Opinion: Climate Change Will Alter Our Children’s Futures

Ms. Elyse Martin-Smith, CVC Editor

Could you imagine the devastating effects of having your home destroyed by flooding or a powerful hurricane? Could you imagine constant heat waves, like in Vermont where they are used to skiing the snowy slopes? Could you imagine getting only so much water per person, per day, because your supply is drastically low? If we continue on the path we are on in terms of global warming, this could be our reality in less than fifty years. Many people don’t realize how quickly our futures and the futures of our children will be permanently altered because of climate change. One question we should ask ourselves is: What is going to happen and how can we fix this?

According to the 2014 National Climate Assessment, “between 1958 and 2010, the Northeast saw more than a 70% increase in the amount of precipitation falling in very heavy events (defined as the heaviest 1% of all daily events).” This battle against climate change hasn’t just begun, but in fact climate change has been a problem for quite a while.

Based on this trend, scientists have begun to predict what weather changes may happen in the near future. NASA says that “heat waves, heavy downpours and sea level rise pose growing challenges to many aspects of life in the Northeast. Infrastructure, agriculture, fisheries and ecosystems will be increasingly compromised.” This is the opposite in the Southwest, where they predict increasing numbers of droughts.

These extreme weather conditions will not only affect humans, but they will also affect other animal species. Near the poles, “the Arctic Ocean is expected to become essentially ice free in summer before mid-century,” according to NASA. Chittenden Core science teacher Andrea Boehmcke proposes that “[the largest consequence for the earth] is going to be rising sea levels and flooding,” which will not only shift the water cycle but also wind patterns. She also explained that there would be severe droughts as well.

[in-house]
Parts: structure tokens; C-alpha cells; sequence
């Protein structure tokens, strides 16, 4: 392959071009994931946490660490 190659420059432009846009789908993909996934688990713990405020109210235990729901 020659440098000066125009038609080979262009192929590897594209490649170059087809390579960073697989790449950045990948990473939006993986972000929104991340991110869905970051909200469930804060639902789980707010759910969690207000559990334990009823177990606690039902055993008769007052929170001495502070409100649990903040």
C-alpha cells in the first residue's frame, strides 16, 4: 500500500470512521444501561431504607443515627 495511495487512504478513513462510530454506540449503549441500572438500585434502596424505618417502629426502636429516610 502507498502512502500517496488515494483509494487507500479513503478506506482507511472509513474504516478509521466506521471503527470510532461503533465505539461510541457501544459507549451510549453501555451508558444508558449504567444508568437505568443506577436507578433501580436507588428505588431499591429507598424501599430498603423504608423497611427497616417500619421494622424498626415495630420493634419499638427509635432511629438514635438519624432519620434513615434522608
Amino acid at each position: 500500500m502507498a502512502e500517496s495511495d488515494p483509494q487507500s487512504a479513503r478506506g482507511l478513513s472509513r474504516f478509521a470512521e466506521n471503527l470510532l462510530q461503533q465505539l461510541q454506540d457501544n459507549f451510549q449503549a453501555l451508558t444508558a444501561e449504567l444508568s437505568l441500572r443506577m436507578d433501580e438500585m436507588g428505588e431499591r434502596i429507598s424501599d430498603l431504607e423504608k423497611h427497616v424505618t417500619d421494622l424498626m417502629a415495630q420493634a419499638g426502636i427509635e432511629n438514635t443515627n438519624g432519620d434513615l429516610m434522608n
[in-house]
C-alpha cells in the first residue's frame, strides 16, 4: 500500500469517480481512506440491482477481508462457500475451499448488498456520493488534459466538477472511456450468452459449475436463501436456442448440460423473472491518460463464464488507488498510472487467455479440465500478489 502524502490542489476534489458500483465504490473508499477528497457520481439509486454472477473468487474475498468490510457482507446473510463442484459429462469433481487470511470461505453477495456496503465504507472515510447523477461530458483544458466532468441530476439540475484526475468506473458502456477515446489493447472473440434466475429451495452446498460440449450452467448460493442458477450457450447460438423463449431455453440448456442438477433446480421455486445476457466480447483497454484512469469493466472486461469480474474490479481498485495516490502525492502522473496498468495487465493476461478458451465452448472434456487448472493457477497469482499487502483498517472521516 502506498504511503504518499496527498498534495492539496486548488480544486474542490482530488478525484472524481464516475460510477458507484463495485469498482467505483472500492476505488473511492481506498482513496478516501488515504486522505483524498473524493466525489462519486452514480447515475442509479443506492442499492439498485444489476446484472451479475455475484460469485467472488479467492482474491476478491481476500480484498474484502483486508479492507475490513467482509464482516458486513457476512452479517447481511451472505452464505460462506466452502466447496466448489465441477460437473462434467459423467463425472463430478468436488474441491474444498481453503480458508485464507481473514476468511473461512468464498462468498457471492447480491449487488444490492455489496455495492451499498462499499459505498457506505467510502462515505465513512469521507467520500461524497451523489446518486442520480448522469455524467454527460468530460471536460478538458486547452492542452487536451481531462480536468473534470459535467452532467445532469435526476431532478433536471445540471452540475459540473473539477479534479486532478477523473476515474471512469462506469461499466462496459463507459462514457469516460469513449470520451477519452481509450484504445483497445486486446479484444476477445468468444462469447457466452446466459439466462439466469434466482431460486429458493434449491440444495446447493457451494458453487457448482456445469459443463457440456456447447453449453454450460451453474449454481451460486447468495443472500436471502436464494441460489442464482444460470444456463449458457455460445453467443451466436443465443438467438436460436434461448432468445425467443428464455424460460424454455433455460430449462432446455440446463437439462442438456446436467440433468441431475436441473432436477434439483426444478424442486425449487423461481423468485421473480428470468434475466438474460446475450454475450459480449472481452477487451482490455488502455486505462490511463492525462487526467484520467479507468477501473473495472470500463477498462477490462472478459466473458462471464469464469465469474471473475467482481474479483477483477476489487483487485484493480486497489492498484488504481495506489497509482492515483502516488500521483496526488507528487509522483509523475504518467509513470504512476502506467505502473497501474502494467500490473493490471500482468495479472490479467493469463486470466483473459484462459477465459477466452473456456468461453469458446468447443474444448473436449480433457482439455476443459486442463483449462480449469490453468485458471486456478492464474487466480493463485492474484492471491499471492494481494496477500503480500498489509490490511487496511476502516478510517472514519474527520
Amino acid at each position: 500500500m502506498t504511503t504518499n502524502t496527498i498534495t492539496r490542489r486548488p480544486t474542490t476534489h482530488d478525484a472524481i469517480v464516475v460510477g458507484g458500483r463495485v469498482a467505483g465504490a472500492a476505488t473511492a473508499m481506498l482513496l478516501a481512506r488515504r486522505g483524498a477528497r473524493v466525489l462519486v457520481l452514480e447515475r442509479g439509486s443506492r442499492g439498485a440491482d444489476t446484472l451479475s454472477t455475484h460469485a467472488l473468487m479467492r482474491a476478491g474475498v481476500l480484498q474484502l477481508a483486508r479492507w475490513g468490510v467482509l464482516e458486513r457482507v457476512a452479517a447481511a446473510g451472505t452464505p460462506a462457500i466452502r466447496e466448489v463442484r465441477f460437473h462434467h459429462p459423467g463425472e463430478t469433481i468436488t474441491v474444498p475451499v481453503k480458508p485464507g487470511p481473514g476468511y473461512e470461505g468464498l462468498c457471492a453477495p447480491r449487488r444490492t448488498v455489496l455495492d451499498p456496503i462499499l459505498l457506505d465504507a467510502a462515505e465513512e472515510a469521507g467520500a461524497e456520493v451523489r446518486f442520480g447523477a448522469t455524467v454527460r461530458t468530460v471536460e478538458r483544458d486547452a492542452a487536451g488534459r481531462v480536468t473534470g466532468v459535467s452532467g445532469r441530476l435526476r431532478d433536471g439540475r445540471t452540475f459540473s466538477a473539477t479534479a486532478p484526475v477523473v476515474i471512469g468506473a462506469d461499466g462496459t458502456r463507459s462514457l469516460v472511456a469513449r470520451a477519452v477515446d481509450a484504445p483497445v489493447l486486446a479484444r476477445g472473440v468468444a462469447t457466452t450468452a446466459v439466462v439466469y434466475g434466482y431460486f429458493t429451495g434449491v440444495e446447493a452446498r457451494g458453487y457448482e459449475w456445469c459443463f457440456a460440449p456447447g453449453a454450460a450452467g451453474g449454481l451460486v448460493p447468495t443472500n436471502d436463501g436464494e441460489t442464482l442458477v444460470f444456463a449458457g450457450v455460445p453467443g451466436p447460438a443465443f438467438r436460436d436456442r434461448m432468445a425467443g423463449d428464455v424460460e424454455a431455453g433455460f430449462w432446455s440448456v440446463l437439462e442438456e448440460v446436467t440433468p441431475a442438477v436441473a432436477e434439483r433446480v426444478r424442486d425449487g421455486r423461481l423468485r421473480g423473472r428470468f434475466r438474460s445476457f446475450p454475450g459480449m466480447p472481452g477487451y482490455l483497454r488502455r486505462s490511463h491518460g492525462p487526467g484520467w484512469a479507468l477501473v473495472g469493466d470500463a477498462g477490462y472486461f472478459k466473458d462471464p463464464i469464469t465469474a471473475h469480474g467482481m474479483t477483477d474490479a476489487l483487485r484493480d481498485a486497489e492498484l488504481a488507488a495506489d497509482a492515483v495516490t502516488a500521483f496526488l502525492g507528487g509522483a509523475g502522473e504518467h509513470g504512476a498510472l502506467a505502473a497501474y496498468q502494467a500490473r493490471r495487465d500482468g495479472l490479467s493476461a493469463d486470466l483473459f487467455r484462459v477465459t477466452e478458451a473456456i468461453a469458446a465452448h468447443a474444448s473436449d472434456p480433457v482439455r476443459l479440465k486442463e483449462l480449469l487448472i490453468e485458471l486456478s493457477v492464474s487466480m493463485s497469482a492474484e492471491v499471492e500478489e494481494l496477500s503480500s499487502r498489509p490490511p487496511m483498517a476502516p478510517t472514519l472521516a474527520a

The main cause of climate change is the excessive use of fossil fuels. The Environmental Protection Agency reported in 2014 that 30% of greenhouse gases were from electricity, followed by 26% from transportation, both powered by fossil fuels. Fossil fuels contain greenhouse gases like carbon that trap heat in our atmosphere, which causes ice to melt near the poles. This melting ice causes a massive increase in water, and therefore sea levels. However, near the equator, the increase in heat will eventually become too hot to live there, which is why there will be extreme droughts.

Don’t worry, the future hasn’t yet been set in stone, and there is hope. At the rate we’re going, there is a projected increase in the growing seasons (frost free season). There is also hope for slowing the process of climate change by using a variety of different methods. Using renewable energy is a great way to decrease the amount of fossil fuel emissions and greenhouse gases. Other ways include being conscious of your environmental footprint, starting simply by turning off the lights whenever you aren’t using them. By using fuel efficient cars and carpooling, it makes a difference as well.

In conclusion, there is hope for improving this future if we are all more aware of how we are affecting the environment, because everything we do counts. Next time you are in a room with all the lights on, turn off a few. Not only will this save money, but it will also improve our future, little by little. This is the world that homo sapiens like us have known for around 200,000 years, according to Smithsonian National Museum of Natural History. We should be the generation to help our descendants and protect the Earth we call home.

 

Bibliography:

“2014 National Climate Assessment. U.S. Global Change Research Program.” National Climate Assessment, 2014, nca2014.globalchange.gov/highlights/report-findings/future-climate.

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